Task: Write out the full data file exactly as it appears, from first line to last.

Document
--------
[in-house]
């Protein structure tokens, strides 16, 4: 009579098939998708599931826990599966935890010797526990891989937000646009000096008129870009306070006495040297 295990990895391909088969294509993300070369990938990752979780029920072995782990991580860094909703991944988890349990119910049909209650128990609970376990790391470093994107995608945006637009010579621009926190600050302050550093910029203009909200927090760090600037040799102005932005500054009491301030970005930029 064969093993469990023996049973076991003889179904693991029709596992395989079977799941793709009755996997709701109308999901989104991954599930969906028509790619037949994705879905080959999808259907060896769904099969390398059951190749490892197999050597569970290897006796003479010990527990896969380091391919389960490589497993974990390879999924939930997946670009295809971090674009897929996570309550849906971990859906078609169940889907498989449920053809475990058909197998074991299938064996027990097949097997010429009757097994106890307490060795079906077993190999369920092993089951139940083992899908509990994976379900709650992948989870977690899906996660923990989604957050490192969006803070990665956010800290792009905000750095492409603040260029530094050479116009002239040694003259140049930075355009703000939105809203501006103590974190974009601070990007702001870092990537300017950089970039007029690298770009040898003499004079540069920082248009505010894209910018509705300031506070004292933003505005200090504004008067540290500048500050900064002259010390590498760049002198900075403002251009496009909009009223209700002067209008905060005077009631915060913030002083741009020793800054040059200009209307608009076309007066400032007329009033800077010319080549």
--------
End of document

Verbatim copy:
[in-house]
């Protein structure tokens, strides 16, 4: 009579098939998708599931826990599966935890010797526990891989937000646009000096008129870009306070006495040297 295990990895391909088969294509993300070369990938990752979780029920072995782990991580860094909703991944988890349990119910049909209650128990609970376990790391470093994107995608945006637009010579621009926190600050302050550093910029203009909200927090760090600037040799102005932005500054009491301030970005930029 064969093993469990023996049973076991003889179904693991029709596992395989079977799941793709009755996997709701109308999901989104991954599930969906028509790619037949994705879905080959999808259907060896769904099969390398059951190749490892197999050597569970290897006796003479010990527990896969380091391919389960490589497993974990390879999924939930997946670009295809971090674009897929996570309550849906971990859906078609169940889907498989449920053809475990058909197998074991299938064996027990097949097997010429009757097994106890307490060795079906077993190999369920092993089951139940083992899908509990994976379900709650992948989870977690899906996660923990989604957050490192969006803070990665956010800290792009905000750095492409603040260029530094050479116009002239040694003259140049930075355009703000939105809203501006103590974190974009601070990007702001870092990537300017950089970039007029690298770009040898003499004079540069920082248009505010894209910018509705300031506070004292933003505005200090504004008067540290500048500050900064002259010390590498760049002198900075403002251009496009909009009223209700002067209008905060005077009631915060913030002083741009020793800054040059200009209307608009076309007066400032007329009033800077010319080549």